Does anyone know if pytorch autograd also works for flow control (e. g. if-statements, for-loops, …). If yes does it use the same statements and constants decided by the forward pass, only backwards and with its respective gradients?
Thank you for your answer!
PyTorch autograd is define-by-run, so you’re allow to do arbitrary things in Python and autograd (which sits at a lower level) only sees the operations that are performed by tensors and builds the graph based on that - so yes whatever is done in forward is respected in the backward.
Thank you for your reply. So if I understand correctly, everything you are doing in the forward pass (If the values are pytorch tensors) is done the same way in the backward pass by pytorchs autograd. Just with gradients from the output to the input, by creating the graphs based on if requires grad is set to true, by the first time this method is called (in the forward pass).
Would this mean that you can perform autograd even on non pytorch functions (such as reshape, mean, max, …) even if they are not part of the pytorch library? I ask because this functions also work on pytorch tensors.
Yes, that is correct.
Not exactly. Though it is possible for functions like “max” to call into torch operations underneath (in this case a select), generally only torch.* or methods on tensors are recorded by autograd because pytorch needs to know about these functions in order interpose and properly create the graph. So when I talk about python features I was thinking more about things that relate to control flow: generators, context managers, etc.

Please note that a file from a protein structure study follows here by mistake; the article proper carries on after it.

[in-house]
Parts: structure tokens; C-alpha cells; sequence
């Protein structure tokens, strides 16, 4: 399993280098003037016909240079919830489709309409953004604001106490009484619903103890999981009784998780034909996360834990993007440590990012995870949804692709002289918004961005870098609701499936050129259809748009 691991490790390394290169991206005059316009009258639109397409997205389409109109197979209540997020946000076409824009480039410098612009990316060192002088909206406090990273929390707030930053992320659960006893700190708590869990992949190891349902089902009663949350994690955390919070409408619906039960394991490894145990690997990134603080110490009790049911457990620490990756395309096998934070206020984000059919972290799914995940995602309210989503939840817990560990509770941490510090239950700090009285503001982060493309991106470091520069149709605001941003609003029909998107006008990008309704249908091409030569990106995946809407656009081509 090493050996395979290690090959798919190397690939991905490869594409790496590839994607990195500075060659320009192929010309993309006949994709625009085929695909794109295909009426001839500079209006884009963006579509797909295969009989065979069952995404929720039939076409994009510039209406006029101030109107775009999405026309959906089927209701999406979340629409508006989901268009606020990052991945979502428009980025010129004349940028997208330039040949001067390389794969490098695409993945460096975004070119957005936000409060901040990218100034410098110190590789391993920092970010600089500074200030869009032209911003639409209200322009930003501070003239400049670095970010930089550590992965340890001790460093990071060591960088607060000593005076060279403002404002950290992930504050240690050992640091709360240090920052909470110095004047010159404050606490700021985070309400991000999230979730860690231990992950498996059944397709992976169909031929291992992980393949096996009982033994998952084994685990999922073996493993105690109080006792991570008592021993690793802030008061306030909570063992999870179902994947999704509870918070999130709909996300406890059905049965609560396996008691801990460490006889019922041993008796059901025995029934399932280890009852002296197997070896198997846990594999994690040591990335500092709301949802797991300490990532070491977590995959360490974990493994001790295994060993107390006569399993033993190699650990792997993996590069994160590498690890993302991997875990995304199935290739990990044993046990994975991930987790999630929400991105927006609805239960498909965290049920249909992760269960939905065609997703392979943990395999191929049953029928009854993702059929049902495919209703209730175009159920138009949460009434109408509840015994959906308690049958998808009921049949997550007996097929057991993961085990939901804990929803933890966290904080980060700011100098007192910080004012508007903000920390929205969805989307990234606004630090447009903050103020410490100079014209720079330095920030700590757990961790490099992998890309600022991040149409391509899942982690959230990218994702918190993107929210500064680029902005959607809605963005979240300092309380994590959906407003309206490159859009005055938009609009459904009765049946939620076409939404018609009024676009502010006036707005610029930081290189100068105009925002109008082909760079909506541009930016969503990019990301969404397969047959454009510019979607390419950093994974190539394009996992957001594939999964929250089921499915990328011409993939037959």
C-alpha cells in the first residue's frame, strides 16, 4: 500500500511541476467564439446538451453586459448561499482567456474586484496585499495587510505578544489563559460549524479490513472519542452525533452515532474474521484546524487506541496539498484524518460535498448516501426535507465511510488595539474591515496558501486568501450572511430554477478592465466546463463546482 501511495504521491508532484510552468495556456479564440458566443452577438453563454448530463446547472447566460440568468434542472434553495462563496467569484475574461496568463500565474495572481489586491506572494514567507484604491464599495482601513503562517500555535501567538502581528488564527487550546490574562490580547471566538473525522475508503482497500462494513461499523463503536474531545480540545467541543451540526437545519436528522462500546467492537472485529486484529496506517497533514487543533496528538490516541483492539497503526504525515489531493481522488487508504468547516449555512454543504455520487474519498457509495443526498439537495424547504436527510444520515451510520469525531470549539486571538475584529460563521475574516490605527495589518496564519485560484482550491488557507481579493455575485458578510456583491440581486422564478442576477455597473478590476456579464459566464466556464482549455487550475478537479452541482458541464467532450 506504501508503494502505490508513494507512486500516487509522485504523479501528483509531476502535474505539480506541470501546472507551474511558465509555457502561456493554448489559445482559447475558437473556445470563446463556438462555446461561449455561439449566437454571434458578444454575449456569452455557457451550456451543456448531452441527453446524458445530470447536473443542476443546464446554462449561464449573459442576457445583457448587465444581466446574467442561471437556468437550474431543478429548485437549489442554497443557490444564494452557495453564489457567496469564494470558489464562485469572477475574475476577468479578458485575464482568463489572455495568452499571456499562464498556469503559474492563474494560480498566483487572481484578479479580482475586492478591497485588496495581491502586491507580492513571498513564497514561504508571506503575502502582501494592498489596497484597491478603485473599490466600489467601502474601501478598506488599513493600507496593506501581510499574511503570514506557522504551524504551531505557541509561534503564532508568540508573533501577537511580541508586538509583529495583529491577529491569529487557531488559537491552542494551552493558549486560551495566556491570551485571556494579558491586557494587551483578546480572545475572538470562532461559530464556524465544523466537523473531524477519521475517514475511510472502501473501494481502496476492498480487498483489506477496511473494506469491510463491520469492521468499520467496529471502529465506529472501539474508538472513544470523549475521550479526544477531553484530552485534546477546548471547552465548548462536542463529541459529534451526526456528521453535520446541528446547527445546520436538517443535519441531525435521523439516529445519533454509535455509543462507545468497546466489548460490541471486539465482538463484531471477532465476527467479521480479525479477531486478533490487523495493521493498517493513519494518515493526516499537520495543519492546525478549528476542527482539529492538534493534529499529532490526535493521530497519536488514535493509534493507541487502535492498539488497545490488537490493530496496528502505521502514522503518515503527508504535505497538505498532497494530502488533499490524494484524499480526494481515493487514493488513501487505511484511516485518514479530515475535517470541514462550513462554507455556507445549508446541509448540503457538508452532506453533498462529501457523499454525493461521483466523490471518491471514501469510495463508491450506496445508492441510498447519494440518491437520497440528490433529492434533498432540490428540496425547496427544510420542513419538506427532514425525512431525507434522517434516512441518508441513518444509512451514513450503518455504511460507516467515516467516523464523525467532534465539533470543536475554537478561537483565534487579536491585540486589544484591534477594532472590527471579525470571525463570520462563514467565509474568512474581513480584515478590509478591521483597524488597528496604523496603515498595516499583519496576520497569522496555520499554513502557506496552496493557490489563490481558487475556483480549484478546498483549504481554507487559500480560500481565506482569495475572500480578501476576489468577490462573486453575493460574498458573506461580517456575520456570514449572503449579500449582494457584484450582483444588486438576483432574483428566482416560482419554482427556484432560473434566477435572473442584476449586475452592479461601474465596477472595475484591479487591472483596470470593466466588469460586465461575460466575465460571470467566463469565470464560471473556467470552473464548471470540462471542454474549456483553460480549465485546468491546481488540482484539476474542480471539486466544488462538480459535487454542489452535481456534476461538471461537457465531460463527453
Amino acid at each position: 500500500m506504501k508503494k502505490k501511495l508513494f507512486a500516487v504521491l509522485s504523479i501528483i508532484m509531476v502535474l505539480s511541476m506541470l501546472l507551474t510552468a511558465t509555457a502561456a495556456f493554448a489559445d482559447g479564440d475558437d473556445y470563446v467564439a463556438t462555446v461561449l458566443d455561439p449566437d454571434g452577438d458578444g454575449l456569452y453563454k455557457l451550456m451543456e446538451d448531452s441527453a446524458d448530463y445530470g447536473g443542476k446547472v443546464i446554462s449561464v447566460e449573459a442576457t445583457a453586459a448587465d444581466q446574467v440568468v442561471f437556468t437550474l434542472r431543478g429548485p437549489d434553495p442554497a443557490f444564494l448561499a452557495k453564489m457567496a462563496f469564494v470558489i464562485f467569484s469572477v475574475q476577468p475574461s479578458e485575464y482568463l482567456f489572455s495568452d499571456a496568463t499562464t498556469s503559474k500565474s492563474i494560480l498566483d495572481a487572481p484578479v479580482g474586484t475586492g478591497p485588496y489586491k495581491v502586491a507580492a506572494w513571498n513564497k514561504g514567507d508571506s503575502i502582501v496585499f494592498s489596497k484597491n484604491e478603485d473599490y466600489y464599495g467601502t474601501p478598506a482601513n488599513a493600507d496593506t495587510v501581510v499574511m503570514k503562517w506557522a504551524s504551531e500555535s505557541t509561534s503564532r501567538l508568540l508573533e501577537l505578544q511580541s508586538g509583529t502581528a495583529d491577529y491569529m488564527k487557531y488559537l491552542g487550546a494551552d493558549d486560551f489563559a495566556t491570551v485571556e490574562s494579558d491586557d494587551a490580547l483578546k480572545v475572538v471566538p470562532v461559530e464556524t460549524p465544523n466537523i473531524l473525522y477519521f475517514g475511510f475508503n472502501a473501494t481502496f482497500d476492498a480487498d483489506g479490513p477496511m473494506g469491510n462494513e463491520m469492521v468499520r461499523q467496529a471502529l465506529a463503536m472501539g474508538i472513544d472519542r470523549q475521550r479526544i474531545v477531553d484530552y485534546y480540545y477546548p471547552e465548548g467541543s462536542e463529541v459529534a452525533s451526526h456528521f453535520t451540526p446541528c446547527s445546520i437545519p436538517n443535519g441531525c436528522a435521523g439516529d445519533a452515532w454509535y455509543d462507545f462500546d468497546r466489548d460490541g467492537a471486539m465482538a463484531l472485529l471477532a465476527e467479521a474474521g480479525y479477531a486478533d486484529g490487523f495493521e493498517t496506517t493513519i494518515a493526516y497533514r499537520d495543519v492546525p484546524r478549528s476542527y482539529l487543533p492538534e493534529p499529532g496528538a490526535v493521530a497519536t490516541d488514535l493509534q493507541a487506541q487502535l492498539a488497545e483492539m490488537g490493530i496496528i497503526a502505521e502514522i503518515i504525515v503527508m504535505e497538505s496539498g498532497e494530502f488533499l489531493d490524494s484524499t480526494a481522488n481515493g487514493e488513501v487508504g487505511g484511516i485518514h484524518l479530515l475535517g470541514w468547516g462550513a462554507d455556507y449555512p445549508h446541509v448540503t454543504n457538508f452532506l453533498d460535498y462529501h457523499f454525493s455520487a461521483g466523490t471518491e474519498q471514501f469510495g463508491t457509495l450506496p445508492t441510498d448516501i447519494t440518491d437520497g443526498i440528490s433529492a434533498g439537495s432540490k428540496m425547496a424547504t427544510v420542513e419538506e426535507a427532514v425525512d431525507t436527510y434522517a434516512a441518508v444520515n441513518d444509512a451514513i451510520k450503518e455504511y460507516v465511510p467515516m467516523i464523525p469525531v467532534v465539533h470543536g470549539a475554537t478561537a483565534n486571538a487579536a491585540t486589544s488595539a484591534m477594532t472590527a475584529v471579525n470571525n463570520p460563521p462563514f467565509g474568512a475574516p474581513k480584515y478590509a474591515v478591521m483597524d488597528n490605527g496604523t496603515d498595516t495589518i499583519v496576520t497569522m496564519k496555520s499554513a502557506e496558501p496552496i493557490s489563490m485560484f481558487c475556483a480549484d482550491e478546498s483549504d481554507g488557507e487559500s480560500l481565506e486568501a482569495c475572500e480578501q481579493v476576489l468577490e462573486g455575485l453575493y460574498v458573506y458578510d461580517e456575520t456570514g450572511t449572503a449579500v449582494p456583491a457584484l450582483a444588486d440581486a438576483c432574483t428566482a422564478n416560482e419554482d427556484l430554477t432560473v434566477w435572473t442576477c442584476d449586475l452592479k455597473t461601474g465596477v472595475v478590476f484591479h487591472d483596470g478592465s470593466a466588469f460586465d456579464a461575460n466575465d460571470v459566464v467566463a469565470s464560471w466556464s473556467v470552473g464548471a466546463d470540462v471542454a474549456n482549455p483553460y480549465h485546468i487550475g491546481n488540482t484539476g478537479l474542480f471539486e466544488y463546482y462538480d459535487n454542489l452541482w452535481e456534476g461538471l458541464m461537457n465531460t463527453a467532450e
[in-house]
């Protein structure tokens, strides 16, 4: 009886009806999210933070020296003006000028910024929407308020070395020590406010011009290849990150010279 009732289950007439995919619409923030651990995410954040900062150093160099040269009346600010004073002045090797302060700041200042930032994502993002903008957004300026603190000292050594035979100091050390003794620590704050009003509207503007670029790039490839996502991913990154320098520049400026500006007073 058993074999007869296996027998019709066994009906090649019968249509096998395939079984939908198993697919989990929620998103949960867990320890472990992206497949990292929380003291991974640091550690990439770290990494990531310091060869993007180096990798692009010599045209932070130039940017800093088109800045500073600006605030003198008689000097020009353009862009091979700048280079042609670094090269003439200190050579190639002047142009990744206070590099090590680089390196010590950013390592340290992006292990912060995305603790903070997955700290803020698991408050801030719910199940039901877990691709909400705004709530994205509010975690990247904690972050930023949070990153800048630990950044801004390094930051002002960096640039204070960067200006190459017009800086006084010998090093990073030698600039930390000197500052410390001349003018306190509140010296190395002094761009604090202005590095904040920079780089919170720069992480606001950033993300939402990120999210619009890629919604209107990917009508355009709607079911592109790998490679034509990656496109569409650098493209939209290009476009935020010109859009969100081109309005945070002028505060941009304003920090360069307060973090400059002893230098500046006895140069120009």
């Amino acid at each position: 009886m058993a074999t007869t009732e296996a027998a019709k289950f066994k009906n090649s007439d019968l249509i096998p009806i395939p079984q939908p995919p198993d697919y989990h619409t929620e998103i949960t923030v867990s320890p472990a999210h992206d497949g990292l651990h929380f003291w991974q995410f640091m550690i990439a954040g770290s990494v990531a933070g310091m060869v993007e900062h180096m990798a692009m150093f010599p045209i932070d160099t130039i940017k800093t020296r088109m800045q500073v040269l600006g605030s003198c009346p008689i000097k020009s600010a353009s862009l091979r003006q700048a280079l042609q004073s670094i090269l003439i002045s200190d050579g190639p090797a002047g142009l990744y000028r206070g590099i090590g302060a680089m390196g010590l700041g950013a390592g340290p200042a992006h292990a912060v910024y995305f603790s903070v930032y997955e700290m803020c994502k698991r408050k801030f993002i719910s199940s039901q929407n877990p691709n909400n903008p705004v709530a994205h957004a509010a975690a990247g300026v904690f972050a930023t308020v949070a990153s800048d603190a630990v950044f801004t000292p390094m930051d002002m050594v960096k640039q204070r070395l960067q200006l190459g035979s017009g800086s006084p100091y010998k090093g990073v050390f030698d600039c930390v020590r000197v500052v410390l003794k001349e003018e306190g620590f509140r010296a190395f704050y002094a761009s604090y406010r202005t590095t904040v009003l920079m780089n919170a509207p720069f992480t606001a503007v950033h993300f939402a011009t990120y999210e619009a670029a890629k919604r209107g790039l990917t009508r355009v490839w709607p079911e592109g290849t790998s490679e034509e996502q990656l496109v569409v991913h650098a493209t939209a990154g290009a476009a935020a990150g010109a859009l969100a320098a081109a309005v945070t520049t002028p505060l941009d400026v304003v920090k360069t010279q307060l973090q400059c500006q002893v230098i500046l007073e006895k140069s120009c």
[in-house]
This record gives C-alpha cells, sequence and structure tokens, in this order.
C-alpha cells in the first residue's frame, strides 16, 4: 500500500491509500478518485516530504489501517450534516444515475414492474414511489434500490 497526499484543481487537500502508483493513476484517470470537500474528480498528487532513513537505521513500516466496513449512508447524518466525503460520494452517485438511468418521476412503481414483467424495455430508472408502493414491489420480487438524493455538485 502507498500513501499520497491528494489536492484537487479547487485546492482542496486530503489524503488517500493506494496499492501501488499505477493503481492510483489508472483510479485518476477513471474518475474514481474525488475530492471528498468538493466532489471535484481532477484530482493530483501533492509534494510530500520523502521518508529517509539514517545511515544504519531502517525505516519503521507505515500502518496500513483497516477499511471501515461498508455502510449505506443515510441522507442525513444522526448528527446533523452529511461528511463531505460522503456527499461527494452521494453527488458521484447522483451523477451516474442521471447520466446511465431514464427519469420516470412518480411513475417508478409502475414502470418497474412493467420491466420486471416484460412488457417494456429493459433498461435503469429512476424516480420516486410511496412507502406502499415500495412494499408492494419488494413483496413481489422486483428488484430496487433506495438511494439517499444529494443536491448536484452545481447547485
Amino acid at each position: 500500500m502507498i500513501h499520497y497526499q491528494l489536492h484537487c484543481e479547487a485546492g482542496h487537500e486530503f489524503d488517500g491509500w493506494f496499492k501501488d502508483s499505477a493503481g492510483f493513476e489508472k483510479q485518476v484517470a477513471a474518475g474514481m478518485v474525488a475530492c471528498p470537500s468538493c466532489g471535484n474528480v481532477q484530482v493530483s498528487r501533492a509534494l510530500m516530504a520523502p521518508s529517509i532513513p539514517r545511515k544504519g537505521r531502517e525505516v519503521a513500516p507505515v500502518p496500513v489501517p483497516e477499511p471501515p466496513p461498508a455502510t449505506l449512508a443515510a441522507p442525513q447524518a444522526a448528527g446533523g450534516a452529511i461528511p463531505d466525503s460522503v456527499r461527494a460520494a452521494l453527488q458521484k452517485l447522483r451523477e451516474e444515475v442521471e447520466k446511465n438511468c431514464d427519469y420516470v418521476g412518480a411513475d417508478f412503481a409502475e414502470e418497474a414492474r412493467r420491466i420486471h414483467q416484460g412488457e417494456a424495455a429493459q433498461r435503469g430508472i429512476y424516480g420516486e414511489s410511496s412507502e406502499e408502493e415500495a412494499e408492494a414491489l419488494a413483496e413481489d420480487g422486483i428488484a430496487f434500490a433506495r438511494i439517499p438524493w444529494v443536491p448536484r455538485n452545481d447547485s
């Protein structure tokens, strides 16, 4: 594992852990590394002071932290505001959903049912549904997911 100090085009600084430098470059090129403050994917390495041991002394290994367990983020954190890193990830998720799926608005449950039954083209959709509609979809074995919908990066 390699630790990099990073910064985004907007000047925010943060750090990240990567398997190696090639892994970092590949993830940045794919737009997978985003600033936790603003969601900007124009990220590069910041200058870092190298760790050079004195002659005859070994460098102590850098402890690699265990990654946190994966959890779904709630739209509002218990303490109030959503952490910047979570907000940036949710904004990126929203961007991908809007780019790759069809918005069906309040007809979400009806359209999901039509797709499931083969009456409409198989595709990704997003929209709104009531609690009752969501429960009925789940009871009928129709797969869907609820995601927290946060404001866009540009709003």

Ok thank you.
I was just wondering because on my own project I did, I used the mean() and reshape() methods on np.arrays first and then switched everything towards torch.tensors without changing this methods. Suprisingly, the backpropagation process with autograd worked fine (Select backward was active and the results made sense) but I was wondering why. I know there are pytorch equivilents to aforementioned methods [torch.mean() and torch.reshape()] but why even use them in this case if python methods work aswell.
What you mean by that is, autograd automatically use torch.mean and torch.reshape if applied on tensors and np.mean or np.reshape if applied on numpy arrays [Supposed both librarys are included]. This would make sense now.
hmm I don’t think np functions generally will work directly on tensors that require grad actually (this should error), so it is interesting that stuff is working.
numpy.reshape — NumPy v1.23 Manual
torch.reshape — PyTorch 1.13 documentation
If you import both numpy and torch, shouldnt the method .reshape() work on both numpy arrays and tensors (dependent on which datatype you have) because its denoted the same? So you would be right and numpy functions/methods dont work on tensors as you said
Oh ok I see, yup that should work